Thus, if a contingency appears in a real estate purchase agreement or in the listing of the property, then either party can walk away from the deal without penalty if the specific contingency conditions are not met. In other words, a real estate contingency acts as a sort of escape plan if the specified contingencies aren’t met.

In most real estate contracts, there is a period of time between signing the contract and the actual closing of the sale, which is known as escrow. During escrow, most, if not all, contingencies are expected to be fulfilled. Then, if the contingencies are not met by the final closing date, then either party has the right to cancel the purchase contract without facing any sort of penalty.

For example, in a home sales transaction, an inspection contingency is one such real estate contingency included in a home or residential property sale contract wherein a closing cannot occur until the property has undergone a thorough and detailed inspection conducted by a neutral home inspector.

Many other real estate contingencies may be present in a real estate contract, such as financing contingencies. For instance, if a real estate buyer is having issues securing a mortgage for the property in question, the contract may be broken with no penalties to either the buyer or the seller if a financing contingency is present. In other words, a breach of a real estate contract will not be considered to have occurred.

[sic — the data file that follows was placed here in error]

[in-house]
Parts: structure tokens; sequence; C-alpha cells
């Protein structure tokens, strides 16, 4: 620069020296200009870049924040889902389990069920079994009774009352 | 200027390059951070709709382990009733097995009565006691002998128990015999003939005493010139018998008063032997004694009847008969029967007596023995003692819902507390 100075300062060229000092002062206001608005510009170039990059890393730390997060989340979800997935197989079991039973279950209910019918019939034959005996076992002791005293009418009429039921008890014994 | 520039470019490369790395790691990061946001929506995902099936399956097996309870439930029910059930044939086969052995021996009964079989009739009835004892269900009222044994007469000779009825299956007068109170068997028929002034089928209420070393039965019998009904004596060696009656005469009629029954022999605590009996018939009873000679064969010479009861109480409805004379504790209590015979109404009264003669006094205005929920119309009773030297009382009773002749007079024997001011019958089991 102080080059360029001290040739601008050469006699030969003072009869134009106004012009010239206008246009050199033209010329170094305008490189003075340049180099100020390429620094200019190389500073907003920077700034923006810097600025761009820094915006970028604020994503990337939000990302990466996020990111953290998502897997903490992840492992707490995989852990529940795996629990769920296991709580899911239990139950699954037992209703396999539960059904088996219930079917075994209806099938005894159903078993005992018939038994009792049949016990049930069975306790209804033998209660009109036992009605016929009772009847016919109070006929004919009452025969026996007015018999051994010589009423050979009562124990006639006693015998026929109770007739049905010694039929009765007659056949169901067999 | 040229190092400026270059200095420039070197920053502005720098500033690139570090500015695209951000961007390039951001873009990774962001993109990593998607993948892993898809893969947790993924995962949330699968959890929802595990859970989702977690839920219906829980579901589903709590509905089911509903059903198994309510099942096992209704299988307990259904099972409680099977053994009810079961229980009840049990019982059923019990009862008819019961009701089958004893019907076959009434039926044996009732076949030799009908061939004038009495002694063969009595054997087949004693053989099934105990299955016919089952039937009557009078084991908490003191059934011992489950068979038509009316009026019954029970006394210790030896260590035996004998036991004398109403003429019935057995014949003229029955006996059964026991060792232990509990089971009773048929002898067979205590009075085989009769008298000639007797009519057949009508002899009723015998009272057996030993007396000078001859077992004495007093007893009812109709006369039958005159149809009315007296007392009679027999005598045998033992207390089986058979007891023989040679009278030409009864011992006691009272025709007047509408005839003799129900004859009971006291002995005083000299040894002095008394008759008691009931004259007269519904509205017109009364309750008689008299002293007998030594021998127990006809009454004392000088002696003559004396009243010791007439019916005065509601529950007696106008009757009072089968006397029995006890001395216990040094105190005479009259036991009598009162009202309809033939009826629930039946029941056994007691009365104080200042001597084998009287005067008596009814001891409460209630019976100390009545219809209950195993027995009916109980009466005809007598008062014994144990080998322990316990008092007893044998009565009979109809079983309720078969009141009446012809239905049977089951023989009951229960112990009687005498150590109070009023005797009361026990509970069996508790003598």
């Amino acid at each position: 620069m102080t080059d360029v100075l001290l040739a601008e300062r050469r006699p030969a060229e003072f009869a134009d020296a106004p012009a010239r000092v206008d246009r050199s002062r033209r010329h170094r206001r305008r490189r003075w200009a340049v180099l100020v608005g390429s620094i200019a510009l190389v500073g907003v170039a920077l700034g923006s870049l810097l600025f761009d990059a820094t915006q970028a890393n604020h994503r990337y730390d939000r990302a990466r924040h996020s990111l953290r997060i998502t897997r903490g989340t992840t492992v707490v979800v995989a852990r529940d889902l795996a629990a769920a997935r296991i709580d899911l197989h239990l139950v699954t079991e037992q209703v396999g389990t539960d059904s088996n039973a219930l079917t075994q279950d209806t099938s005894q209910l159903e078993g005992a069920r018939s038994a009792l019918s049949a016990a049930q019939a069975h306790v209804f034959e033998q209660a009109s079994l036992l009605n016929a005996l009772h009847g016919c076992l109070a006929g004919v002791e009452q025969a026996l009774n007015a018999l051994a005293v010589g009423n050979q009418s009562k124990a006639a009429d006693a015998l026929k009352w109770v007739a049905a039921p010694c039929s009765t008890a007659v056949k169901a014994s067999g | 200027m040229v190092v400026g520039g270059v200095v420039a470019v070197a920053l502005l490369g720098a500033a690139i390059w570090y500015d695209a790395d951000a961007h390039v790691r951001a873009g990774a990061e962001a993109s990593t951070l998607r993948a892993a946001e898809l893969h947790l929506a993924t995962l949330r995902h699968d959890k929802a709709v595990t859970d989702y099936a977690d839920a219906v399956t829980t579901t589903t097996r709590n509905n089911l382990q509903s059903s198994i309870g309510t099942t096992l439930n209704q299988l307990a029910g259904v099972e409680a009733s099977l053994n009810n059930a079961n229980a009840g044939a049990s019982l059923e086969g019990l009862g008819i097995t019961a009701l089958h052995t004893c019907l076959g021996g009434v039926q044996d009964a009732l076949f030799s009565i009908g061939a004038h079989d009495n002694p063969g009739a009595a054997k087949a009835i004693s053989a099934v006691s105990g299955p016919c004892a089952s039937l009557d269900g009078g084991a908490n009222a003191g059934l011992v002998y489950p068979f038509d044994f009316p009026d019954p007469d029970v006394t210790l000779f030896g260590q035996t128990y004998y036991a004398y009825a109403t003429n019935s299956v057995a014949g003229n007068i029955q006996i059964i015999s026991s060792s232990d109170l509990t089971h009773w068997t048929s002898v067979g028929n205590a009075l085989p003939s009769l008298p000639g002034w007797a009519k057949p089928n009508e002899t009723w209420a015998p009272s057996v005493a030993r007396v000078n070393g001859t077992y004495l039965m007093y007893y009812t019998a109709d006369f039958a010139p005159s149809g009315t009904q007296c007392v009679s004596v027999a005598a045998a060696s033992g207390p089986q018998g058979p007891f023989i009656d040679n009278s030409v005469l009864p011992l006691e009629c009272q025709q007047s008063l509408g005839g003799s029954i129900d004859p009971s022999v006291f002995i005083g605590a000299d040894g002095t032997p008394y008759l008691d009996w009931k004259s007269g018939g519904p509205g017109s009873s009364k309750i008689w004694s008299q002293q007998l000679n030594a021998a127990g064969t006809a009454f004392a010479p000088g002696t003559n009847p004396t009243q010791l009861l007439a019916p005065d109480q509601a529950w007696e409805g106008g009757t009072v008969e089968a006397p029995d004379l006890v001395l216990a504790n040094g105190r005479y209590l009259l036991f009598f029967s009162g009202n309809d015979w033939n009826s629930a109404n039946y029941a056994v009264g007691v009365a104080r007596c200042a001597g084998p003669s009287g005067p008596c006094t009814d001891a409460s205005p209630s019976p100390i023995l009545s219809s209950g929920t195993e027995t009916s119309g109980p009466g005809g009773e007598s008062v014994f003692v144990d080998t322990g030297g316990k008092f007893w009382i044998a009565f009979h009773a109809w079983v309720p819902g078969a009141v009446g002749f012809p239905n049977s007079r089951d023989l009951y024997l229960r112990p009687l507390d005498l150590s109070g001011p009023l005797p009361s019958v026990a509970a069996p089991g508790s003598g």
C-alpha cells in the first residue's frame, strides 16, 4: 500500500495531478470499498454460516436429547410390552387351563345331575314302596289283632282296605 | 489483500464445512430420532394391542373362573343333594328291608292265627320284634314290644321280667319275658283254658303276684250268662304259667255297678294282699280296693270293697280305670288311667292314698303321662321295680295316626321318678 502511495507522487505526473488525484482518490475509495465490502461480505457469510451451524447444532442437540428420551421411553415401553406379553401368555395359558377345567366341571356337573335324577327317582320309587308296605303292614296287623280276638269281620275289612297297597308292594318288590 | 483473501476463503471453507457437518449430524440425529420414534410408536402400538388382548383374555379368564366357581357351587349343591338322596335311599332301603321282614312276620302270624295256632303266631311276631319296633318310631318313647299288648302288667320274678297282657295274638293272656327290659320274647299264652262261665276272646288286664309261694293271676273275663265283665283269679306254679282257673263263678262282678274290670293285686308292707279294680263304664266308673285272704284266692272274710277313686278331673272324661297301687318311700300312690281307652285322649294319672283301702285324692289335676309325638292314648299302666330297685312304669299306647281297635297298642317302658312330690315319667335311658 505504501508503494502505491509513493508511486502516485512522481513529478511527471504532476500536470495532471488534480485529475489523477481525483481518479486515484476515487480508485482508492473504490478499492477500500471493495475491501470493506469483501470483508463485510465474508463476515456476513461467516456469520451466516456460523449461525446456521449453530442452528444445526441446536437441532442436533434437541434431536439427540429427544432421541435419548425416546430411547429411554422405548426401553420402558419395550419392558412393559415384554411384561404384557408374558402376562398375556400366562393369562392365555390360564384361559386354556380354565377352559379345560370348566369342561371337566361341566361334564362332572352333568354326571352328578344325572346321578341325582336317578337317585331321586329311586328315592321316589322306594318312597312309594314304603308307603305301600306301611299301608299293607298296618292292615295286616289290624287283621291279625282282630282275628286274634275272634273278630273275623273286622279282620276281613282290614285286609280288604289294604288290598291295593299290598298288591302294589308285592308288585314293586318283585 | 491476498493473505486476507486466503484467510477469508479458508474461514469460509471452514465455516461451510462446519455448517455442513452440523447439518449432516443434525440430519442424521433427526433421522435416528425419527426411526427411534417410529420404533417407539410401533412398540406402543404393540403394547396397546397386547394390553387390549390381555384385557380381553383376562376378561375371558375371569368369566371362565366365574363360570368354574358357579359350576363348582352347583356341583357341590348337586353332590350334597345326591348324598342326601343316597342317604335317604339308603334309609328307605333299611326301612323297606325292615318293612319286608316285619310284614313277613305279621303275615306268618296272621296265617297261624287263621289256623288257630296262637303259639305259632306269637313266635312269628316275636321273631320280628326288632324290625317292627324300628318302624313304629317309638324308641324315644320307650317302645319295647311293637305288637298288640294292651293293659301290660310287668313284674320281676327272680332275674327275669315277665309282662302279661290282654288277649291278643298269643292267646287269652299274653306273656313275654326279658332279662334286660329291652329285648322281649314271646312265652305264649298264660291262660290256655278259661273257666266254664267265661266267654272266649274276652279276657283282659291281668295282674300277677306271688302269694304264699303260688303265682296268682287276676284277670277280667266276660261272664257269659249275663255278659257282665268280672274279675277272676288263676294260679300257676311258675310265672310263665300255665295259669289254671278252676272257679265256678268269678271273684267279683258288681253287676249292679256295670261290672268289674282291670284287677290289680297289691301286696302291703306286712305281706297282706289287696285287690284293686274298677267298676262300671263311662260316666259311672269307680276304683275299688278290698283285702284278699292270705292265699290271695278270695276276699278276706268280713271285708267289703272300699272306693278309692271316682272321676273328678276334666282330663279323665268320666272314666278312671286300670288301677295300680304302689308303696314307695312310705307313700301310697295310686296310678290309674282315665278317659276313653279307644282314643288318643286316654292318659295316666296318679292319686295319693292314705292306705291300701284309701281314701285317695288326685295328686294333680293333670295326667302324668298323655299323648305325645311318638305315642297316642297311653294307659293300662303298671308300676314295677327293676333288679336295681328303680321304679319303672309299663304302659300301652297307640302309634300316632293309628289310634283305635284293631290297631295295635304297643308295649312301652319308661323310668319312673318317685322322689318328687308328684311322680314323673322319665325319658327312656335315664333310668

What Are Financing Contingencies?

Financing contingencies are specific real estate contingencies that require a buyer to secure a mortgage or other suitable amount of financing before a real estate transaction can be completed. In most cases, the suitable amount of financing will be in the form of a loan, which is typically a mortgage.

A financing contingency is often requested by a seller in a real estate transaction in order to reassure a seller in cases where a loan falls through at the last minute before the real estate transaction has been completed.

This is because if a loan falls through at the last minute, then the seller may be put at a disadvantage as they are prevented from selling the property to another person in a timely manner while the transaction is under contract.

Further, the real estate market may change during the period of time in which the buyer secures other financing. As such, financing contingencies are often included in a real estate contract in order to help ensure that buyers are able to afford their initial payments and that they will continue to be financially responsible.

What Are Some Common Examples of Real Estate Contingencies?

As mentioned above, there are numerous different real estate contingencies that may appear in a residential or commercial real estate contract. Examples of common real estate contingencies include, but are not limited to:

  • Financial contingencies, where real estate sales contracts are contingent upon the buyer securing suitable financing, such as a mortgage loan;
  • Inspection contingencies, where the real estate contract is contingent upon the buyer having the right to have a neutral inspector evaluate the property for any potential defects, zoning issues, or other problems;